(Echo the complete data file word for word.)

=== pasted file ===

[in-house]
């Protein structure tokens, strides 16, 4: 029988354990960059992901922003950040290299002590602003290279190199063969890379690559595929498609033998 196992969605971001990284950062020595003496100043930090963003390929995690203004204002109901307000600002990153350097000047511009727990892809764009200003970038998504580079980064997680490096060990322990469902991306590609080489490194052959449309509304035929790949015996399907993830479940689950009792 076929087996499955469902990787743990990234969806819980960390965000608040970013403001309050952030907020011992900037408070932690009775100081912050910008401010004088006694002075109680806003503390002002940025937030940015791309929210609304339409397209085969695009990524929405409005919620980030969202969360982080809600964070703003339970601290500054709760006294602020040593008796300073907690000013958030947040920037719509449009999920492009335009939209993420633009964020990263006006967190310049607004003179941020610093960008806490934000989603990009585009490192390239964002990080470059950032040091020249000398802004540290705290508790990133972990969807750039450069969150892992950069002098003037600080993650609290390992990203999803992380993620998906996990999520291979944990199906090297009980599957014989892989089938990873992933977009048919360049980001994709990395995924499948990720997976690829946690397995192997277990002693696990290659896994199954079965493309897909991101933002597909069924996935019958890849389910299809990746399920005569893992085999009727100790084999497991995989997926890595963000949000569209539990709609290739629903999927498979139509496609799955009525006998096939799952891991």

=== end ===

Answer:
[in-house]
């Protein structure tokens, strides 16, 4: 029988354990960059992901922003950040290299002590602003290279190199063969890379690559595929498609033998 196992969605971001990284950062020595003496100043930090963003390929995690203004204002109901307000600002990153350097000047511009727990892809764009200003970038998504580079980064997680490096060990322990469902991306590609080489490194052959449309509304035929790949015996399907993830479940689950009792 076929087996499955469902990787743990990234969806819980960390965000608040970013403001309050952030907020011992900037408070932690009775100081912050910008401010004088006694002075109680806003503390002002940025937030940015791309929210609304339409397209085969695009990524929405409005919620980030969202969360982080809600964070703003339970601290500054709760006294602020040593008796300073907690000013958030947040920037719509449009999920492009335009939209993420633009964020990263006006967190310049607004003179941020610093960008806490934000989603990009585009490192390239964002990080470059950032040091020249000398802004540290705290508790990133972990969807750039450069969150892992950069002098003037600080993650609290390992990203999803992380993620998906996990999520291979944990199906090297009980599957014989892989089938990873992933977009048919360049980001994709990395995924499948990720997976690829946690397995192997277990002693696990290659896994199954079965493309897909991101933002597909069924996935019958890849389910299809990746399920005569893992085999009727100790084999497991995989997926890595963000949000569209539990709609290739629903999927498979139509496609799955009525006998096939799952891991």